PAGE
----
garden. The garden is valued by all three groups. The study demonstrates the
adapted method of gardening is a stimulating and enjoyable activity for people
with advanced HD.
Staging casual conversations for people with dementia
isolation is a key concern for individuals with dementia in long-term care. A
possible solution is to promote social interaction between residents. A first
step toward facilitating positive relationships between residents with dementia
is to understand the mechanisms behind their interactions with each other, and
also how their relationships with each other are built through such
interactions. Drawing on casual conversations between residents in a special
care unit for dementia, this paper uses systemic functional linguistics to
examine how people with dementia use language to enact and construct their
role-relations with each other. Results suggest people with dementia are able
and willing conversationalists. However, factors such as the extent of
communication breakdown and compatibility of the interlocutors may influence
whether positive relations develop or not. Casual conversation is suggested to
be a promising activity to encourage positive interpersonal processes between
individuals with dementia in residential care.
Pathways through care at the end of life: A guide to person-centred care.
Anita Hayes, Claire Henry, Margaret Holloway, Katie Lindsey, Eleanor
Sherwen and Tes Smith
For me, the book proved
highly accessible and readable, providing an excellent presentation of how open
and inclusive communication plays a major role in providing end of life care. The
opening chapter sets the context and offers some consideration of terms, such
as ‘end of life’, ‘palliative’ and ‘secularisation’. A small surprise was that
the differentiation of such terms from ‘dying care pathways’ (p. 157) is not
introduced until later in the book…
Mark Harrison, St Luke’s Hospice, Winsford, Cheshire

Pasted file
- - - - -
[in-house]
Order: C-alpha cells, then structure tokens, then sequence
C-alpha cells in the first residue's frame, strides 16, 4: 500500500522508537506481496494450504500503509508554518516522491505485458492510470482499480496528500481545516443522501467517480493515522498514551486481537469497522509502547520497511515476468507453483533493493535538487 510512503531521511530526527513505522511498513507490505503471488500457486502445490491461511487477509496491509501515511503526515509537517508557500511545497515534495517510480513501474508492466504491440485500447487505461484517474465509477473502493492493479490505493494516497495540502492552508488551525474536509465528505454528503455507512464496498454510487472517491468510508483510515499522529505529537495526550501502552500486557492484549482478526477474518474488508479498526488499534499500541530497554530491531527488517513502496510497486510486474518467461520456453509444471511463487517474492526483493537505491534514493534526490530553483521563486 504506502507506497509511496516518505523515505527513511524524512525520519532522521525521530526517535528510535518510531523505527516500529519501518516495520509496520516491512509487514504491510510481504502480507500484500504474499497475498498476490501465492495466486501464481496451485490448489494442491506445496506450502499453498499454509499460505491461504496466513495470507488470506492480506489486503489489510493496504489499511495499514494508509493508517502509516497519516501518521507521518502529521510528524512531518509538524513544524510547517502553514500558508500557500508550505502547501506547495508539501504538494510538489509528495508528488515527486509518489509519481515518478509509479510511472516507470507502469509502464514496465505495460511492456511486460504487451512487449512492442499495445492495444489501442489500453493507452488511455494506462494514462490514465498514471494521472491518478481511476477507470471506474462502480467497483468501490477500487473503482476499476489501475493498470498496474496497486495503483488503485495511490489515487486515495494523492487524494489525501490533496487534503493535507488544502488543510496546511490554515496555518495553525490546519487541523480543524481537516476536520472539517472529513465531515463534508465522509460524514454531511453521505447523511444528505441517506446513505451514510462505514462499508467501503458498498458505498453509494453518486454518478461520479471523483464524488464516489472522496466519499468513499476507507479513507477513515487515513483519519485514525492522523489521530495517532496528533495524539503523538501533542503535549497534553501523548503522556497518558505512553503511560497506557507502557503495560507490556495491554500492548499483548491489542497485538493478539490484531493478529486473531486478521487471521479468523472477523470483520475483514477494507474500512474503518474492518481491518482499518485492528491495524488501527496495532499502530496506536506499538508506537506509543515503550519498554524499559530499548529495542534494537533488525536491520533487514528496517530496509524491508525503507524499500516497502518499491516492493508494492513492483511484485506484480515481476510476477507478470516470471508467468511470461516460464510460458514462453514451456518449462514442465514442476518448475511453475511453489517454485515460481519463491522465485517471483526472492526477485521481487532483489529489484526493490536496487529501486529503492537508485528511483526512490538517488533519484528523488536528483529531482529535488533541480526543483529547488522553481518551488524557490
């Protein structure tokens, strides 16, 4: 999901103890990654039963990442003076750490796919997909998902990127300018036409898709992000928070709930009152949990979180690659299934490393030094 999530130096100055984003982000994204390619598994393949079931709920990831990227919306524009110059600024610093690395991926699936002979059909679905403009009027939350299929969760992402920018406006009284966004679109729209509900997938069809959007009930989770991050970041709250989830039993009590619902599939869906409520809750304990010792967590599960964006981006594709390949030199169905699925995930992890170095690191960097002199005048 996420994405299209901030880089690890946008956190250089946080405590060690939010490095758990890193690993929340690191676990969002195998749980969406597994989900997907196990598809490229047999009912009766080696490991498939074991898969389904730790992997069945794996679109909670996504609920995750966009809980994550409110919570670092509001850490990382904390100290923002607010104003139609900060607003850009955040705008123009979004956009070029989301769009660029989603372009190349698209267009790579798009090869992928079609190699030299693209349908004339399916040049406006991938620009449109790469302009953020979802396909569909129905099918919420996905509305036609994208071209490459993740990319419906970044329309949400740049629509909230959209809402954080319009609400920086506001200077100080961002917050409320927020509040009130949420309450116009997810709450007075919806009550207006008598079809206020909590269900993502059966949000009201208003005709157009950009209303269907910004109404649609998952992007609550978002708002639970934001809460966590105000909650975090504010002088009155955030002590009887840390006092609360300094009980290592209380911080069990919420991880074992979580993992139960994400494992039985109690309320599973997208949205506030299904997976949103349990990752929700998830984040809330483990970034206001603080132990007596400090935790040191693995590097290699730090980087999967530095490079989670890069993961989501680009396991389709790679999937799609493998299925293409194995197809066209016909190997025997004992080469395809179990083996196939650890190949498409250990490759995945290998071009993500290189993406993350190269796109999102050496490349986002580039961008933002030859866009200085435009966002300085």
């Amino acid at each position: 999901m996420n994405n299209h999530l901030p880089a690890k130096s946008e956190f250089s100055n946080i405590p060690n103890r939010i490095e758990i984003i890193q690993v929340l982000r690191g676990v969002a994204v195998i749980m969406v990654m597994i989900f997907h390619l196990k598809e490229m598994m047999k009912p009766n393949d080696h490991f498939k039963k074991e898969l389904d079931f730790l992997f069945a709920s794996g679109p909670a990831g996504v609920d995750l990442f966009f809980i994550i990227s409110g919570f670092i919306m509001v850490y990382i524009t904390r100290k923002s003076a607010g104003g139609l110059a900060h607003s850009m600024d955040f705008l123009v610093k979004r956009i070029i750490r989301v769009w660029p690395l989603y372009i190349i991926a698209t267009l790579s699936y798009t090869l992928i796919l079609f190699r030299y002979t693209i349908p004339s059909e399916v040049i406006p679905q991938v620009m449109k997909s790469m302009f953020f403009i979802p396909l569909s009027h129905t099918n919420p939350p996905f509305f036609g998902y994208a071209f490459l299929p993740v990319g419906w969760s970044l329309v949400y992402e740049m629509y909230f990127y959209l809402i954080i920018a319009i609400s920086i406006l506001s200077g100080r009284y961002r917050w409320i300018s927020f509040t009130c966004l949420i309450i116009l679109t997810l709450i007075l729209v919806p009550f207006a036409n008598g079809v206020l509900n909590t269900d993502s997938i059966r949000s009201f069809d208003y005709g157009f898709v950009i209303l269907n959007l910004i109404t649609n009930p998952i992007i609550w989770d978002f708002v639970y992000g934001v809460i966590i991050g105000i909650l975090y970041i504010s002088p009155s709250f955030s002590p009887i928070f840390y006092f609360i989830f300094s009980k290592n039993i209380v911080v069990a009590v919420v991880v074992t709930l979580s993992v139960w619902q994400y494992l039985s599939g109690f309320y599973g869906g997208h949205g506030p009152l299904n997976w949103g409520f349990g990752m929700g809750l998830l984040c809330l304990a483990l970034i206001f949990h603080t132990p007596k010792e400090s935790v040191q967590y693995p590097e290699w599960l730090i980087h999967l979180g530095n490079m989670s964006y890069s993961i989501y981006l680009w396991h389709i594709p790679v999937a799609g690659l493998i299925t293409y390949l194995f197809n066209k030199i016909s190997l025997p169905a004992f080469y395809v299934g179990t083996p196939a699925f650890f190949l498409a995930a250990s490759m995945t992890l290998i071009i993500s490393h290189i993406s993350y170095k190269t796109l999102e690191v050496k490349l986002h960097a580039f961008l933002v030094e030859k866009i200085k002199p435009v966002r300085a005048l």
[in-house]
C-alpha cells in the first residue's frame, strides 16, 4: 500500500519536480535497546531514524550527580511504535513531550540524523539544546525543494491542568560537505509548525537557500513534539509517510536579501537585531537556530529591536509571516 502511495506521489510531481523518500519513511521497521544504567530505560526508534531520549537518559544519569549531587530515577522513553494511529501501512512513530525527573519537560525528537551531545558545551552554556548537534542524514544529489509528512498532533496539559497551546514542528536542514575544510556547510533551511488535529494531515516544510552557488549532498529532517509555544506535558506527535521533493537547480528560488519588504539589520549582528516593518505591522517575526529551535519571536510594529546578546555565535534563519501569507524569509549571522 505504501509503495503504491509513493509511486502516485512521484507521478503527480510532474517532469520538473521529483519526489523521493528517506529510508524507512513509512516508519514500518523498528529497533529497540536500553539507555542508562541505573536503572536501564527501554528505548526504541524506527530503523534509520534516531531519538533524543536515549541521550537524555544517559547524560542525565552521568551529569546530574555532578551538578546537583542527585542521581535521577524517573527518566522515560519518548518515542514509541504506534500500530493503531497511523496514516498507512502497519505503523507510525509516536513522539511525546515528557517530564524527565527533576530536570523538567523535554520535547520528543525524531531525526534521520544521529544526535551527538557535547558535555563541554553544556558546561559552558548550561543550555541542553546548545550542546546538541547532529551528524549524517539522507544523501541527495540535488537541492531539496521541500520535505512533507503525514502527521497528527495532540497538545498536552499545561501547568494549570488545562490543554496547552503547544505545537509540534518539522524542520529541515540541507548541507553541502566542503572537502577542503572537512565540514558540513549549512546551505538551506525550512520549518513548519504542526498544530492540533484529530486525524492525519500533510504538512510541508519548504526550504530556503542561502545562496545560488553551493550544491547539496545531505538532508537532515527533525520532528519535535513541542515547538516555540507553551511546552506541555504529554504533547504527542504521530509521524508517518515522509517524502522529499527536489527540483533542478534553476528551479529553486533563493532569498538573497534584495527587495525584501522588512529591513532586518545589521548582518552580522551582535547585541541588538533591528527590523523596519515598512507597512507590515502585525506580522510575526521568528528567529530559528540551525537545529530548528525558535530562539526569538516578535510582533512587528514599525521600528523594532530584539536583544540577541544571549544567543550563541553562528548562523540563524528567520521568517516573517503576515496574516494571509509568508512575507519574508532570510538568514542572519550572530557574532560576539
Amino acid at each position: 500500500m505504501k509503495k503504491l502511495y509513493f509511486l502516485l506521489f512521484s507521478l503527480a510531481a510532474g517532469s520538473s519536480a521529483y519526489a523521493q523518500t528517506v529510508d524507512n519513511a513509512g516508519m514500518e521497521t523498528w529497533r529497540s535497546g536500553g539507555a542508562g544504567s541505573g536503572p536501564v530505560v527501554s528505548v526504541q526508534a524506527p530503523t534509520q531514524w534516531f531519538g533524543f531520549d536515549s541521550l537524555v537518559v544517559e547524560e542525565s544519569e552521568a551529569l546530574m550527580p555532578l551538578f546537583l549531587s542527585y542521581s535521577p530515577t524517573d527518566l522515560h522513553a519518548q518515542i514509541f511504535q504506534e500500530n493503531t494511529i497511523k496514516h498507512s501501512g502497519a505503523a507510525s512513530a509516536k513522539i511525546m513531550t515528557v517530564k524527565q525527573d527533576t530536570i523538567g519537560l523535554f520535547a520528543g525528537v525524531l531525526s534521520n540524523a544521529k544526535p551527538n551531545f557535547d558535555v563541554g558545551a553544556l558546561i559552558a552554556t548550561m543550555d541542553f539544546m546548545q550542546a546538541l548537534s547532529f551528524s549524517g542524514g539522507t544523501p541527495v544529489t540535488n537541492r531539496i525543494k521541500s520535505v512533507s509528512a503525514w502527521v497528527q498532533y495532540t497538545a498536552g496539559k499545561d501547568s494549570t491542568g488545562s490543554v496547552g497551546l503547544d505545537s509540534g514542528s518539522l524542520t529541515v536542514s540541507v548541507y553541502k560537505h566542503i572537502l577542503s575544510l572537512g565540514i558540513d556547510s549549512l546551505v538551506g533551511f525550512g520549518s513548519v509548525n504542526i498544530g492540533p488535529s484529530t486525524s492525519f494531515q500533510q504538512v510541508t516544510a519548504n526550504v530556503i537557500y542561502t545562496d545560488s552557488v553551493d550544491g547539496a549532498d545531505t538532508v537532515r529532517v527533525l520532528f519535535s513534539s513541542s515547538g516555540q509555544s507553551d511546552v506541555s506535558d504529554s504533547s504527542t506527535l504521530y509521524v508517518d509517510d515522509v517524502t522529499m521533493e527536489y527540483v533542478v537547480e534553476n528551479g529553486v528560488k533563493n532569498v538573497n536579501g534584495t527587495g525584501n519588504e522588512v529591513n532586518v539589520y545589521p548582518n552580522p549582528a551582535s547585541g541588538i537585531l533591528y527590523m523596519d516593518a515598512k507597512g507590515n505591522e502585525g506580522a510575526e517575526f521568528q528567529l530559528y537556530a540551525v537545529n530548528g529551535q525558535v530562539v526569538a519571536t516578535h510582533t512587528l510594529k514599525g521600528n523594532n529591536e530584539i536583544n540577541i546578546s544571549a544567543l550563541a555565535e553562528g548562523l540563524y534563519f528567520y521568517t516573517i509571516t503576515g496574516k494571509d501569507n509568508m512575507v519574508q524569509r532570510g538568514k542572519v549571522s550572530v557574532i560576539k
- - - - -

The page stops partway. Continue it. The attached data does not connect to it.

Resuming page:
ABC of dementia
Bernard Coope and Felicity Richards (eds),
I read this book in a
couple of sittings and found it to be a really informative, clear and easyto- read
guide. I feel it would be helpful for those professionals working with people
living with dementia as well as family carers. It would also be a great
resource for student nurses.The further reading
recommendations at the end of each chapter are very helpful additions, as it is
an easy reference to the information and filters what could feel overwhelming otherwise.
I found including the chapter ‘Dementia and the Law’ particularly useful, as this
is often confused and misunderstood. Having all the information in one place is
certainly of benefit, whilst the logical, organised way the chapter is
presented reduces the risk of misinterpretation. It also highlights the need
for timely decision making and the importance of early diagnosis….
Lorriane Butterworth, Admiral Nurse Clinical Lead, Cornwall Care House
Creating culturally appropriate outside spaces and experiences for
people with dementia: using nature and the outdoors in person-centred care
Mary Marshall and Jane Gilliard (eds)
Marshall and Gilliard have
drawn together a thought-provoking and diverse international mix of
contributions concerned with the relationship of culture, identity and the
environment. Their argument is that the outdoors is not just ‘the outdoors’,
but something we perceive and experience through a cultural lens. A premise for
the book is that people may avoid outdoor environments if they are unable to
make sense of them: The first step on this journey towards making outside
spaces more familiar is to change our language. We need to talk about ‘outside
spaces’ or ‘outdoor spaces’ rather than ‘gardens’. If we use the term ‘gardens’ we
immediately begin to have preconceptions about what we are trying to provide….
Richard Ward,Lecturer, School of Applied Social Science, University of Stirling